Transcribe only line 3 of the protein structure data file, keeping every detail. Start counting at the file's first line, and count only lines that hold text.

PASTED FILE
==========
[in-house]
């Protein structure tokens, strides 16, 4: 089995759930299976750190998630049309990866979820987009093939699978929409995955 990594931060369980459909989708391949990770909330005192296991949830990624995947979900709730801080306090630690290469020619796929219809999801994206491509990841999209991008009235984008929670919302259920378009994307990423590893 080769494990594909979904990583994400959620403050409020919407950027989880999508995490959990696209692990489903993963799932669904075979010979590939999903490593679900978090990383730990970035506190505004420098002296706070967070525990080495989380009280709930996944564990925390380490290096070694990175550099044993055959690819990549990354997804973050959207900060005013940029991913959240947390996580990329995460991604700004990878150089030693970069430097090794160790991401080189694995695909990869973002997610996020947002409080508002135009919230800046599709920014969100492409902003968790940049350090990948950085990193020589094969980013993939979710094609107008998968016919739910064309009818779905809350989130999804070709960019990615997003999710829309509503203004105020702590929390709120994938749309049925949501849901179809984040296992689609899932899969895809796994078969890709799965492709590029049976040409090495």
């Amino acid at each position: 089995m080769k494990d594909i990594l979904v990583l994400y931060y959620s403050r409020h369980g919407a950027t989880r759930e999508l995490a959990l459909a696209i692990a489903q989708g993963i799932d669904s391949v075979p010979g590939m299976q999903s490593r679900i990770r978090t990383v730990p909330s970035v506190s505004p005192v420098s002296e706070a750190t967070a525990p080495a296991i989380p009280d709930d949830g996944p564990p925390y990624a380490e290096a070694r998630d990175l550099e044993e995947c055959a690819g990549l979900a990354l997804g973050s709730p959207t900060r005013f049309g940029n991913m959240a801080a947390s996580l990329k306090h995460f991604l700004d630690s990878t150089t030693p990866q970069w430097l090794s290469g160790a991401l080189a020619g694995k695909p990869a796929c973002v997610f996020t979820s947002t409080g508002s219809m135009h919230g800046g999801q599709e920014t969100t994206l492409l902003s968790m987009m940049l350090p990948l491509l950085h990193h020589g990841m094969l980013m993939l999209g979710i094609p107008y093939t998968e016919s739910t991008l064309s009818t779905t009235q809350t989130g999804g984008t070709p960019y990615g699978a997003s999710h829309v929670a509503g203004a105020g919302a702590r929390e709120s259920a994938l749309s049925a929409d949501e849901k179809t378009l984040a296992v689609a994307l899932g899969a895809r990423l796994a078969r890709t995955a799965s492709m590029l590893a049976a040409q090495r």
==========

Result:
């Amino acid at each position: 089995m080769k494990d594909i990594l979904v990583l994400y931060y959620s403050r409020h369980g919407a950027t989880r759930e999508l995490a959990l459909a696209i692990a489903q989708g993963i799932d669904s391949v075979p010979g590939m299976q999903s490593r679900i990770r978090t990383v730990p909330s970035v506190s505004p005192v420098s002296e706070a750190t967070a525990p080495a296991i989380p009280d709930d949830g996944p564990p925390y990624a380490e290096a070694r998630d990175l550099e044993e995947c055959a690819g990549l979900a990354l997804g973050s709730p959207t900060r005013f049309g940029n991913m959240a801080a947390s996580l990329k306090h995460f991604l700004d630690s990878t150089t030693p990866q970069w430097l090794s290469g160790a991401l080189a020619g694995k695909p990869a796929c973002v997610f996020t979820s947002t409080g508002s219809m135009h919230g800046g999801q599709e920014t969100t994206l492409l902003s968790m987009m940049l350090p990948l491509l950085h990193h020589g990841m094969l980013m993939l999209g979710i094609p107008y093939t998968e016919s739910t991008l064309s009818t779905t009235q809350t989130g999804g984008t070709p960019y990615g699978a997003s999710h829309v929670a509503g203004a105020g919302a702590r929390e709120s259920a994938l749309s049925a929409d949501e849901k179809t378009l984040a296992v689609a994307l899932g899969a895809r990423l796994a078969r890709t995955a799965s492709m590029l590893a049976a040409q090495r």